It’s a little known fact that when John Squire left The Stone Roses, the choice for his replacement came down to Aziz Ibrahim and Slash. Aziz only got the gig because he didn’t wear leather trousers on stage. I know this because Aziz told me. He told the whole Roadhouse from the thrust of the stage. The way Aziz tells you a story makes it sound like it’s just you and him, friendly and familiar.
The listing for the event, happening as part of the seminal venue’s closing-down week, was simply the guitarist’s name and a little information on the musicians playing, including the promise of Overload: “The loudest band in Pakistan’. A bold statement indeed. What we, the audience, were privy to that evening was seeing the pure joy that comes from making music.
Armed with a case of beautiful and interesting guitars, Aziz Ibrahim and tabla player Dalbir Singh Rattan perfectly showcased his trademark “Asian Blues”; a fusion Western rock ‘n’ roll paired with the exotic sounds of his native Pakistan. The gig was an exercise in creative expression, a well choreographed jam session that kept the volatility for things to change direction or go wrong at any moment. Aziz and Dalbir used this freedom to take us on a musical journey through an array of genres, from funk to metal all backed by a undulating Asian heart beat.
Of course this kind of journey was only available because of their obscene talent. Dalbir’s tabla didn’t let up for a minute. while Aziz’s virtuosity must be seen to be believed. Did you ever see those videos of Led Zeppelin at the BBC, the one’s where Jimmy Page is doing unimaginably bonkers things to a guitar, yet producing the most delicious sounds? Yeah, it’s like that, except no violin bow. Aziz is a man who has clearly adopted the Keith Richards approach to loving thy guitar like it’s the last lady in the world, and it has payed off in his playing. Magnificent. And his fret tapping would give Eddie Van Halen a run for his money.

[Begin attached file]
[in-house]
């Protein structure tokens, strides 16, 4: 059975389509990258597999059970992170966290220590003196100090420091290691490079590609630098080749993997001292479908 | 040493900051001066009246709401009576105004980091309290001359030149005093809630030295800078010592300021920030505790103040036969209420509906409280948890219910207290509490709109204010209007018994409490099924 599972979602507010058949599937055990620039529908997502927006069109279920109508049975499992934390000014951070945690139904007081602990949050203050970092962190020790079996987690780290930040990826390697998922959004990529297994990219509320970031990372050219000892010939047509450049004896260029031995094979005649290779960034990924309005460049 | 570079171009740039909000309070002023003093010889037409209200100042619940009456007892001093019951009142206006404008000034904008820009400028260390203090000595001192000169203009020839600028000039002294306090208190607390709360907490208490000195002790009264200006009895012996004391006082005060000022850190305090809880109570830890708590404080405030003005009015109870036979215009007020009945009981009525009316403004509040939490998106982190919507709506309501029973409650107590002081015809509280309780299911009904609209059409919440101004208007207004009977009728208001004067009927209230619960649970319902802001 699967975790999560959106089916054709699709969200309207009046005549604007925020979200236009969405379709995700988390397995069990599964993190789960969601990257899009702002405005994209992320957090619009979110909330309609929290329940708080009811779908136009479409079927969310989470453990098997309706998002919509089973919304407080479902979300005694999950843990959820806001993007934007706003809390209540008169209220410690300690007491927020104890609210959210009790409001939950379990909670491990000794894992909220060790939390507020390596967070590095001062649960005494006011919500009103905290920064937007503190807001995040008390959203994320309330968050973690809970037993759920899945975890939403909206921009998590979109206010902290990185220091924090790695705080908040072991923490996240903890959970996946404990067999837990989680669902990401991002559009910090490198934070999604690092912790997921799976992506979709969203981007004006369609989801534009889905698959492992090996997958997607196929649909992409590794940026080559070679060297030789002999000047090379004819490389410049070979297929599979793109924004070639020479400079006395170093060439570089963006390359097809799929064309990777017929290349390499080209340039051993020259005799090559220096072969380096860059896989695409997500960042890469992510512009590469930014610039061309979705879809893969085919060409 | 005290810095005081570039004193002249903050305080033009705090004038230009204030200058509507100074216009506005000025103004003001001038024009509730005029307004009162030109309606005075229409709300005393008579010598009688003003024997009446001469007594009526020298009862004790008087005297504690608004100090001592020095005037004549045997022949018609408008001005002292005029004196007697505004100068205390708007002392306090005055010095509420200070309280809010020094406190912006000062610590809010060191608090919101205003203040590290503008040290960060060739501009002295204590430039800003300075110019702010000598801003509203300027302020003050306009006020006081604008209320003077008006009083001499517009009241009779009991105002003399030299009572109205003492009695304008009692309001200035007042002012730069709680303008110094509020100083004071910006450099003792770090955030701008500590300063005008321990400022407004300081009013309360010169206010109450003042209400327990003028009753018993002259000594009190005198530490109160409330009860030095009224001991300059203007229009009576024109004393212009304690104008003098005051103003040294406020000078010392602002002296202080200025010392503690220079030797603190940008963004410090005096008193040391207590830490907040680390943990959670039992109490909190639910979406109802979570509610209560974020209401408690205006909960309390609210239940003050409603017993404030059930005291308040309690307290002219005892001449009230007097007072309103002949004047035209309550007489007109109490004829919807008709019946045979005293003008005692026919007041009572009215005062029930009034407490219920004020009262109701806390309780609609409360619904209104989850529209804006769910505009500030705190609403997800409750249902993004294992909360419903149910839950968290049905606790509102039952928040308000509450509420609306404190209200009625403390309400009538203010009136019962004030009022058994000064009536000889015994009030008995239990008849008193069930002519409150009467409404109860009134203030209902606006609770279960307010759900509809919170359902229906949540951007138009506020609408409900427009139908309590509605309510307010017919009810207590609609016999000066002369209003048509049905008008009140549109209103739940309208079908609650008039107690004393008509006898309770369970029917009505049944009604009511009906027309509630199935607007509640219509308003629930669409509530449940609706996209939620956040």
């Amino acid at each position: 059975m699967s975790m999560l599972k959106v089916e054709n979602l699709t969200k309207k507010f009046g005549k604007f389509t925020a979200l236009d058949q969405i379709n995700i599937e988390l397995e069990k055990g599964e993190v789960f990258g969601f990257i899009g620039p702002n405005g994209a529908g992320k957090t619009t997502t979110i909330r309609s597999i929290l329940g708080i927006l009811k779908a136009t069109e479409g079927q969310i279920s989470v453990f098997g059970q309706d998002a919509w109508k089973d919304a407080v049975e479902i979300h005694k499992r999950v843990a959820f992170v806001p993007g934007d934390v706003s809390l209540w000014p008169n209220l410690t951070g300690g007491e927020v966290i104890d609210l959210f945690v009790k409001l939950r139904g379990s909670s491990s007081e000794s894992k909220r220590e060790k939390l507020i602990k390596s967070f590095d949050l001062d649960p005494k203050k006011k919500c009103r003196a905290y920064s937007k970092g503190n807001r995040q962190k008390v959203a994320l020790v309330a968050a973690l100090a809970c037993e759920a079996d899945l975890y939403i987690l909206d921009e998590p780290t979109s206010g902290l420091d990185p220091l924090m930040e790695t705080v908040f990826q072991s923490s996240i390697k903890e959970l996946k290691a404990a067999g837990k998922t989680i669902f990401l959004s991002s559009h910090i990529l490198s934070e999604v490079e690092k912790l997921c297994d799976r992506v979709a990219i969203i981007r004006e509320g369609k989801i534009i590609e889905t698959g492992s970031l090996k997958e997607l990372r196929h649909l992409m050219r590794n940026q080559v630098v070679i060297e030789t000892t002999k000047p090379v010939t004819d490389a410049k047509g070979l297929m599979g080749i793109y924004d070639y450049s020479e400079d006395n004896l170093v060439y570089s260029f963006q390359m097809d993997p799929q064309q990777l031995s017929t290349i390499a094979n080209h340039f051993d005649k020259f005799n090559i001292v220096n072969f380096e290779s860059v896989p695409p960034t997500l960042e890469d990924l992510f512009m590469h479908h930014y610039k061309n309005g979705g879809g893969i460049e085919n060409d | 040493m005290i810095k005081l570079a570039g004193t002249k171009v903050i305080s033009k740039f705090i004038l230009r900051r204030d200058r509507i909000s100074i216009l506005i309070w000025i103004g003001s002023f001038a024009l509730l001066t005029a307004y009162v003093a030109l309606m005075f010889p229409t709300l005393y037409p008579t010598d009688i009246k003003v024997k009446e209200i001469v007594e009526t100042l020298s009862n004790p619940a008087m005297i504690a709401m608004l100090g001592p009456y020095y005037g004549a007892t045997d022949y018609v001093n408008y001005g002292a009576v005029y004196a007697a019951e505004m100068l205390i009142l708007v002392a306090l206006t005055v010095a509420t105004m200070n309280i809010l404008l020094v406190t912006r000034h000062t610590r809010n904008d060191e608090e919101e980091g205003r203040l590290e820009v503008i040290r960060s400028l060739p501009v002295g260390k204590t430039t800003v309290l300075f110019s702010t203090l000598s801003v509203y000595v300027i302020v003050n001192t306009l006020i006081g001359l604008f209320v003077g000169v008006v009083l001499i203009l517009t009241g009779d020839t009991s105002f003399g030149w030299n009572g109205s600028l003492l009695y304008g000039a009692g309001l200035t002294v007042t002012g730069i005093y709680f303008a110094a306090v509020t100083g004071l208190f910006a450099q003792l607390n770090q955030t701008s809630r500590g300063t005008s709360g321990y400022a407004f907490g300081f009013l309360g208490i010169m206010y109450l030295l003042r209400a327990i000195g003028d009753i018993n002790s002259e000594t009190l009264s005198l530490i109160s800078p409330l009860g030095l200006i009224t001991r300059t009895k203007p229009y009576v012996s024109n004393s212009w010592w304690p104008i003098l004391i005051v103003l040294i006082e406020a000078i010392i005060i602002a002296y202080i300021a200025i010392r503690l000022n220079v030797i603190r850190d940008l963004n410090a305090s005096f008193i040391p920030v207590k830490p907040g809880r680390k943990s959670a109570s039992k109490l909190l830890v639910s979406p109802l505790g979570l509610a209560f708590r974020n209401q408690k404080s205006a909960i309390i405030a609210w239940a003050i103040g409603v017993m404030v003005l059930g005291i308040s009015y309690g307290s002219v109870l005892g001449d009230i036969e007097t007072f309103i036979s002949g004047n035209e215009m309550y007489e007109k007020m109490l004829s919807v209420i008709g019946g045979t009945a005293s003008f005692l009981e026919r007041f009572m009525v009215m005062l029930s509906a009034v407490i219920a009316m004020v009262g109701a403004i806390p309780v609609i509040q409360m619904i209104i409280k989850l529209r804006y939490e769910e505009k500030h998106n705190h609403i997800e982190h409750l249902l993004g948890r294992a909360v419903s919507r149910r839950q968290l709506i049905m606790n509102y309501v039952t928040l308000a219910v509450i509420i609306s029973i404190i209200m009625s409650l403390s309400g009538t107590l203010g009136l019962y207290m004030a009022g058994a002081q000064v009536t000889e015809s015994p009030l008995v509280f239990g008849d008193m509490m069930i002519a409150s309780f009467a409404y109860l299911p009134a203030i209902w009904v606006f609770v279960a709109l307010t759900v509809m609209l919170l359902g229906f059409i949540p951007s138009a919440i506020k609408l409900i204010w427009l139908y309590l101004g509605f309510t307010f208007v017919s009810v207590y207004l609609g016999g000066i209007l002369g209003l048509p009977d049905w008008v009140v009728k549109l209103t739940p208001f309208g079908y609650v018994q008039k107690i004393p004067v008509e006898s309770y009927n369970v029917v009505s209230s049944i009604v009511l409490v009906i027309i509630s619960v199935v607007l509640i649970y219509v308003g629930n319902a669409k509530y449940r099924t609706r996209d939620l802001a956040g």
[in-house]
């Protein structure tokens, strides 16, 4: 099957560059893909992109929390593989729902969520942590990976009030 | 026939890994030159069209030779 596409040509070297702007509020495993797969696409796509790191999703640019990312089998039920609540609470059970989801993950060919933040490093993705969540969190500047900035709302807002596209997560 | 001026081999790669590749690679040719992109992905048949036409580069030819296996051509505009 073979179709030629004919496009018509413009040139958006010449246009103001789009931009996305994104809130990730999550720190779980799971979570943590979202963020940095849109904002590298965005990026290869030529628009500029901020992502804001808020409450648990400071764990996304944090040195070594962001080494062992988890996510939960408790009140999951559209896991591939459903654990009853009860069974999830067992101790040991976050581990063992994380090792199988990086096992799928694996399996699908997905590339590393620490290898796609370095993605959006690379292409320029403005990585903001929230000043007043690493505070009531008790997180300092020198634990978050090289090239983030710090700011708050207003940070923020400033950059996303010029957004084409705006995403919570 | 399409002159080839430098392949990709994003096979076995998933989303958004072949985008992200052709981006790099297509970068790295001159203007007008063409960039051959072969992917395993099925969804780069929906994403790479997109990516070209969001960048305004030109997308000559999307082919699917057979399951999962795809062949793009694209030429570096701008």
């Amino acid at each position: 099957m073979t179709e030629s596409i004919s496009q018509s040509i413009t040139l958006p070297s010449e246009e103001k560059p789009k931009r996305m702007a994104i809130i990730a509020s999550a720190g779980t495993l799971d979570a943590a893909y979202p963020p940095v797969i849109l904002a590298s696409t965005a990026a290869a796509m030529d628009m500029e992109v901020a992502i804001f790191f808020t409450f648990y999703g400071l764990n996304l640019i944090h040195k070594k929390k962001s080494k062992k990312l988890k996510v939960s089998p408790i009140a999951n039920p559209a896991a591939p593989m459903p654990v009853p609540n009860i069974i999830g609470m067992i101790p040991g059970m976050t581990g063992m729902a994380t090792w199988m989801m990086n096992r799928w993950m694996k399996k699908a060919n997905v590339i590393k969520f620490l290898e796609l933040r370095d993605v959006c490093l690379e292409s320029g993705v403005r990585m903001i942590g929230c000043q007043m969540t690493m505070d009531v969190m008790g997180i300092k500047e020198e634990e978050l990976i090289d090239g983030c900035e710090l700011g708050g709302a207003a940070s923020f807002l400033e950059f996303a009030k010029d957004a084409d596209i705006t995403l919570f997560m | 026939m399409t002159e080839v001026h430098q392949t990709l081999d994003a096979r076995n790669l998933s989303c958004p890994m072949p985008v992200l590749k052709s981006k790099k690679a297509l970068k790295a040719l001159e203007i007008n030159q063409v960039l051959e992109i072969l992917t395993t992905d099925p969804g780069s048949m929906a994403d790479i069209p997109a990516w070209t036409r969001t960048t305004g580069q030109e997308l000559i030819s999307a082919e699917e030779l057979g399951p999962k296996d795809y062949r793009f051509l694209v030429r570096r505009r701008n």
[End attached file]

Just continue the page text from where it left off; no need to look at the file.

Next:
Interspersed amongst the 2-man set were the promised appearances from Overload. Vocalist and drummer Farhad Humayun’s powerful and hypnotic vocals weaved beautifully through the room, while dohl player Nasir Sain provided the advertised “loud”. The four men tinkered and tested there into each song, creating expansively haunting musical landscapes. It was a pleasure and an insight to see the results of their creative process; a key change here, a little more drum there. We were treated to a couple of truly otherworldly moments, when Sain, beautifully turned out in a floor length sequin tunic, took to the middle of the dance floor and spun smooth concentric circles, drumming himself into a trance. The audience lapped this spectacle up, bringing a truly different edge to the live experience.
A formally informal affair, punctuated by career anecdotes on being plucked from obscurity from the blues parties in Hulme to tour with Simply Red, saying no to drugs and yes to women, and telling his relatives in the audience to quiet down when the rabble again descended into conversation. As the gig came full circle, just before he played the first song he ever wrote to close the show, Aziz calmly exclaimed that “this is what Manchester is all about”. I could not agree with him more. The cross section of communities and age groups bought together, the representation of local homeless charity Coffee For Craig, the fusion of sounds on stage and having the space to experiment and play. This eclecticism and rebellion is what Manchester does best, it’s what defines the city. Losing The Roadhouse will be a terrible loss to live music in the city, one less place for musicians young and old to try something new. But as long as Manchester has someone as passionate about championing local (and not so local) music as Aziz is, I’m confident that the lights won’t got out yet.
A truly different, exceptional experience.